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German police raid flats and offices over Vienna attack

German police said Friday they are raiding apartments and offices over possible links to the Austrian Islamic State sympathiser who went on a deadly gun rampage in central Vienna.

German police raid flats and offices over Vienna attack
A German police siren. Photo: DPA

The sites in Osnabrück, Kassel as well as in the Pinneberg area that were searched belong to four people, who “are not believed to be involved in the attack,” said the federal criminal agency (BKA).

“But there may be links to the alleged assassin,” it added on Twitter.

The searches were carried out on a request from the Austrian authorities and were aimed at “securing material that could be proof”.

“Two of the individuals are believed to have met the suspected assailant in July 2020 in Vienna,” the agency added.

The gunman, identified as 20-year-old dual Austrian-Macedonian national Kujtim Fejzulai, was killed by police after going on a shooting spree in Vienna on Monday evening that left four people dead.

Austrian police detained 14 people in the wake of the shooting, the first major attack in the country for decades and the first blamed on a jihadist.

Germany's Der Spiegel magazine had reported earlier this week that the Vienna attacker had made contact with German Islamists during an attempt to travel to Syria to join the Islamic State group.

The investigation has also led to Switzerland, where prosecutors have confirmed that two Swiss men aged 18 and 24 who were arrested Wednesday had already been the targets of criminal cases over terrorism offences.

READ ALSO: Half of those arrested after Vienna attack 'had previous terrorism or violence convictions'

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CRIME

EXPLAINED: What to do if you experience online abuse in Austria

Following the suicide of an Austrian doctor who received threats from Covid-19 anti-vaccination activists, the government has now launched a new campaign to help victims of online abuse.

EXPLAINED: What to do if you experience online abuse in Austria

The Austrian medical community was left in shock in July when Lisa-Maria Kellermayr, a local doctor in Seewalchen am Attersee in Upper Austria, took her own life following months of online abuse.

Kellermayr, 36, had been targeted by anti-vaccination activists and Covid-19 conspiracy theorists for her out-spoken support of vaccines, and the abuse even included death threats. 

Her death prompted candlelight vigils and demonstrations in Vienna and the tragic story was picked up by news outlets around the world.

READ MORE: How Austria’s attempt to make vaccines mandatory changed the country

This led to calls for tighter laws against online bullying and the ability for perpetrators to be prosecuted in other EU countries – particularly as at least two of the people who are believed to have targeted Kellermayr are based in Germany, according to the Guardian.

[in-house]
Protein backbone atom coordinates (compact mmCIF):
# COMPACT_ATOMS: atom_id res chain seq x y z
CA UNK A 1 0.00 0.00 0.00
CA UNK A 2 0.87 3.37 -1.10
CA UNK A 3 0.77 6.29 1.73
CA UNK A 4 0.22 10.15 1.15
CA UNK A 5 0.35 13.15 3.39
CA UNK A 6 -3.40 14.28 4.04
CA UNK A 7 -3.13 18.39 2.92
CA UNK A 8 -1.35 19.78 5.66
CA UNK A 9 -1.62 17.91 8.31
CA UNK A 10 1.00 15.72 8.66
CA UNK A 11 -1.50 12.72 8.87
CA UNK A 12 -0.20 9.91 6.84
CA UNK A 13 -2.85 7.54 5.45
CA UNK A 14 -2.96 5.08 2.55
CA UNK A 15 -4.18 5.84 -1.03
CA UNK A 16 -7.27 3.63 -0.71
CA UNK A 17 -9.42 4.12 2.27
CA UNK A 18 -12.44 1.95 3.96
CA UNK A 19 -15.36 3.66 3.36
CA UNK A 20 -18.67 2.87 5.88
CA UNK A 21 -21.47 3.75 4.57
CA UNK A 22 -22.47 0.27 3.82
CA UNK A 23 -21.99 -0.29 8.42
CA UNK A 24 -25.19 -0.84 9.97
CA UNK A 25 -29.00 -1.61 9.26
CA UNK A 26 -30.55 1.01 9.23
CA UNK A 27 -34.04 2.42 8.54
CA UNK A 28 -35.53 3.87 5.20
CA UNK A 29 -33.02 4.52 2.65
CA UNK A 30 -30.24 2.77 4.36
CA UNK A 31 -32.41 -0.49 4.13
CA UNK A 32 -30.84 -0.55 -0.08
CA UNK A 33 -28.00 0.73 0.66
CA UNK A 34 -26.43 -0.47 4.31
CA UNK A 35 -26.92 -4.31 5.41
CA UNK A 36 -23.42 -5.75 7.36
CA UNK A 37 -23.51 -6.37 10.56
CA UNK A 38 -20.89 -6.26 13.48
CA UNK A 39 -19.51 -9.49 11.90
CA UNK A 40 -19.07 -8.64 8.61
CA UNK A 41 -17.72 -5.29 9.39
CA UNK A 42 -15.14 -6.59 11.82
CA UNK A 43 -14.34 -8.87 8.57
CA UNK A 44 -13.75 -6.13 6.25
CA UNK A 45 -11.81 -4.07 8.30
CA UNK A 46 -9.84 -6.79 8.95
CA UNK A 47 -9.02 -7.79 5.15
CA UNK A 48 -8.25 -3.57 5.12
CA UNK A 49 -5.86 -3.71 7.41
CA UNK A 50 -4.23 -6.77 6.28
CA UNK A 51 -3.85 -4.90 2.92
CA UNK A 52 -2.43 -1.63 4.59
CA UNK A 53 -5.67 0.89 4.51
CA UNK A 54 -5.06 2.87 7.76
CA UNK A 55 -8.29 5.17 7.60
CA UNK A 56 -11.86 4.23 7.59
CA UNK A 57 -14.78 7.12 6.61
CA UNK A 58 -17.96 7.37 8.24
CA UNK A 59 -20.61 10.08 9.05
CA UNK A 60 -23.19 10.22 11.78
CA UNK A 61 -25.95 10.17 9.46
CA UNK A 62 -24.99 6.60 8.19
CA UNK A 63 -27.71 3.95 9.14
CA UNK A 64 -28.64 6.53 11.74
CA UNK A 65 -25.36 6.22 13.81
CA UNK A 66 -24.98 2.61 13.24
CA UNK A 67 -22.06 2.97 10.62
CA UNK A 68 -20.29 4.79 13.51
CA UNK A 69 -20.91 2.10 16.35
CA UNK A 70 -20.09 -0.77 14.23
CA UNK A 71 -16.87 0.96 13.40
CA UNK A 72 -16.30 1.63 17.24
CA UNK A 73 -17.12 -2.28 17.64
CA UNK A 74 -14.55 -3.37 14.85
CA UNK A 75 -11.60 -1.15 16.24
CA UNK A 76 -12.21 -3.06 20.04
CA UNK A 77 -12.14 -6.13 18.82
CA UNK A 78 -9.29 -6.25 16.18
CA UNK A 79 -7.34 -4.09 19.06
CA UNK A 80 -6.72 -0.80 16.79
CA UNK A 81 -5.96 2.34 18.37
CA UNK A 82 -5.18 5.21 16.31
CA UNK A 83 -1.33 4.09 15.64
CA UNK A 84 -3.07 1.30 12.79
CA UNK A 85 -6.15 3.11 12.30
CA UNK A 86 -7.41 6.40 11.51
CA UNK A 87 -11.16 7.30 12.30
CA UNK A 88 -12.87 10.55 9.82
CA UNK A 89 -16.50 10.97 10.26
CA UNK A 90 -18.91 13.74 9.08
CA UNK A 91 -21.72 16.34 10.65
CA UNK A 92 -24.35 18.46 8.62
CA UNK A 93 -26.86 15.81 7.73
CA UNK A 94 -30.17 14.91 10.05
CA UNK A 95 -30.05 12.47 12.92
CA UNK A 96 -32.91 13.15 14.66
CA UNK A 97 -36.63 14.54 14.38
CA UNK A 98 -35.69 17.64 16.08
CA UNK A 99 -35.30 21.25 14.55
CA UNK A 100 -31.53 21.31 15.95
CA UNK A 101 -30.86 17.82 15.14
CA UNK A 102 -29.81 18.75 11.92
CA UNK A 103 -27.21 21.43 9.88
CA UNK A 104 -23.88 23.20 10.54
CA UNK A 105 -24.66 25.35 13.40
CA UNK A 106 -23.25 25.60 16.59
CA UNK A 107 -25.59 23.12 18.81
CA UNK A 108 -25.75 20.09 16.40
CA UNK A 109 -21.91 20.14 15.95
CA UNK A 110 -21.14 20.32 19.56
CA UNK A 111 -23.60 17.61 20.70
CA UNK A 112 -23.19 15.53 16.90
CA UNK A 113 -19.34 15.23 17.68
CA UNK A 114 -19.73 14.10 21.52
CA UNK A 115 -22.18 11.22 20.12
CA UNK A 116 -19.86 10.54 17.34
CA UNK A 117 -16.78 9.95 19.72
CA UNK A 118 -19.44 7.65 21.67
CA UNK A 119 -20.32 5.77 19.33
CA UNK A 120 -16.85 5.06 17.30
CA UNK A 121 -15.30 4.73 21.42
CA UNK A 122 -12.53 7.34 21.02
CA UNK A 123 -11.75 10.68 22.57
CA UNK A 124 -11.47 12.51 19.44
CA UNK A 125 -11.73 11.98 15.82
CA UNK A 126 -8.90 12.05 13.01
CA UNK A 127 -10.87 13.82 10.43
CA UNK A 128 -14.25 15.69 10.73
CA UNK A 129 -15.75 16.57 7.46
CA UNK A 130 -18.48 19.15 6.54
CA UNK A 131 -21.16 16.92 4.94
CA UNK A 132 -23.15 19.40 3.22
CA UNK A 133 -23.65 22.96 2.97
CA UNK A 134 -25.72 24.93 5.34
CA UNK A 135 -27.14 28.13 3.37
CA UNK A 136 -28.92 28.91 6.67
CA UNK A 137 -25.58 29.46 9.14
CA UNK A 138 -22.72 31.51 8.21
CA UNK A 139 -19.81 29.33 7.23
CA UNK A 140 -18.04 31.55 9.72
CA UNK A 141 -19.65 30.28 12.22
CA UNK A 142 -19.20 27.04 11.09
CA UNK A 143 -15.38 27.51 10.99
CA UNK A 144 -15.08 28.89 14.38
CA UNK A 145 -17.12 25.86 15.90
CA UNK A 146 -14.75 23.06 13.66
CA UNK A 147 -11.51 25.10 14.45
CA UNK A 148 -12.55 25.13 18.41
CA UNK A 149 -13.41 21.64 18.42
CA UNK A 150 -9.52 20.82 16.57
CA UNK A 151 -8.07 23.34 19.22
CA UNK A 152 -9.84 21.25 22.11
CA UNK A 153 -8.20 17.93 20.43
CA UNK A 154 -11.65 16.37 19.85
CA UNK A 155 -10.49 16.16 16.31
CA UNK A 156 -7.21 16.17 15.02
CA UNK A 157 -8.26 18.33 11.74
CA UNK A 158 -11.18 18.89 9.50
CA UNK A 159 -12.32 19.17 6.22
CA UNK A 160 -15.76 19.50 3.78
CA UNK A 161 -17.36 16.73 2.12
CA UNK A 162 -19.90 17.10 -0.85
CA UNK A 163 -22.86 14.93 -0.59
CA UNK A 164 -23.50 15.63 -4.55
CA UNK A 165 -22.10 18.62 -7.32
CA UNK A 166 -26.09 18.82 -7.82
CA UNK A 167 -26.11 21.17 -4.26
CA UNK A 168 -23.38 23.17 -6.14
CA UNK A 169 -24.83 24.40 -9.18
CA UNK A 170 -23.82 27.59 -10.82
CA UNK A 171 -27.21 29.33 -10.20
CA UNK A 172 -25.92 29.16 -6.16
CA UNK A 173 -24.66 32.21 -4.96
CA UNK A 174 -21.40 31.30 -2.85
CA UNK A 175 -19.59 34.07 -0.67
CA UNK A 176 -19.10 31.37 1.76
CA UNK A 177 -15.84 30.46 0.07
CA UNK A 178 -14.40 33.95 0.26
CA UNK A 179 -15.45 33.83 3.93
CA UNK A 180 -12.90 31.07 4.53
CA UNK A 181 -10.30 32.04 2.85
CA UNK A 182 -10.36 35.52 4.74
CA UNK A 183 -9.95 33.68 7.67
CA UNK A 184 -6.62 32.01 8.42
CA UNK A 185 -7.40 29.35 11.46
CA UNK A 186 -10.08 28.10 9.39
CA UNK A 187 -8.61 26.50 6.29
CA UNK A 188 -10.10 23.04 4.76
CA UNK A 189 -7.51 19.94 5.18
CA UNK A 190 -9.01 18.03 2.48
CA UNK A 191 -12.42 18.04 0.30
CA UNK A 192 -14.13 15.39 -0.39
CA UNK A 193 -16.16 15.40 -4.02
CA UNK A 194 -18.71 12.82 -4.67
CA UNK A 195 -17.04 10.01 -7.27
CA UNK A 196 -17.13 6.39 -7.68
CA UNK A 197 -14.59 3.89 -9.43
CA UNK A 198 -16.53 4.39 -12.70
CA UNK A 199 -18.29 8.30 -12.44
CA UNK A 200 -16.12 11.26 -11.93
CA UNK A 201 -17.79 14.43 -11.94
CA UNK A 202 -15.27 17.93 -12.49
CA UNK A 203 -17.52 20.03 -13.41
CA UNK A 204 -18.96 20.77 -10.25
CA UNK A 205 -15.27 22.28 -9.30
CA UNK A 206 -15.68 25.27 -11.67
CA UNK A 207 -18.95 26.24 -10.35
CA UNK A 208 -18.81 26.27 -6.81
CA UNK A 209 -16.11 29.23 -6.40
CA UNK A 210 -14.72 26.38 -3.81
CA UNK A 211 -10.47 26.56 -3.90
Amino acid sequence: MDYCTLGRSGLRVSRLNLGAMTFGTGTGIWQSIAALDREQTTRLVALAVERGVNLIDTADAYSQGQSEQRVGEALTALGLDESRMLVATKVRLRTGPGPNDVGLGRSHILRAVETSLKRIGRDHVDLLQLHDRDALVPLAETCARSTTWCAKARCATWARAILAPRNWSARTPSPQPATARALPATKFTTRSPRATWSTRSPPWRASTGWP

The Austrian People’s Party (ÖVP) has even called for the creation of a special public prosecutor’s office to deal with “hate-on-the-net”, but this has been rejected by prosecutors and other political parties, as reported by ORF.

Instead, the Federal Justice Department has launched a new information campaign, website and hotline to help people dealing with online abuse.

FOR MEMBERS: What happens if you get arrested in Austria?

What is in the new campaign?

Austria’s Justice Minister Alma Zadic (Greens) said they have launched the campaign to raise awareness about the issue and to inform victims about the support available.

Zadic said: “It is important to me that those affected know that they are not alone in this situation and that the judiciary supports them with free psychological and legal process support.”

“You don’t have to cope alone with the extraordinary burdens that criminal proceedings can entail, for example through confrontation with the perpetrators.”

READ ALSO: Austria in shock over doctor’s suicide following anti-vax abuse

Part of the support package is the new website Hilfe bei Gewalt (Help with Violence), which details how to access help from the authorities, as well as secure free legal advice and representation from a lawyer.

The website states the service is for victims of bullying and/or hate online, defamation, stalking, terrorism, incitement, sexual violence and robbery.

The service is designed to be anonymous with options to contact the Justice Department by phone or via a chat box. The website also lists contact details for regional support services in all provinces across Austria. 

The free (kostenlos) hotline for Hilfe bei Gewalt is 0800 112 112.

Useful links

Hilfe bei Gewalt

Austrian Federal Justice Department

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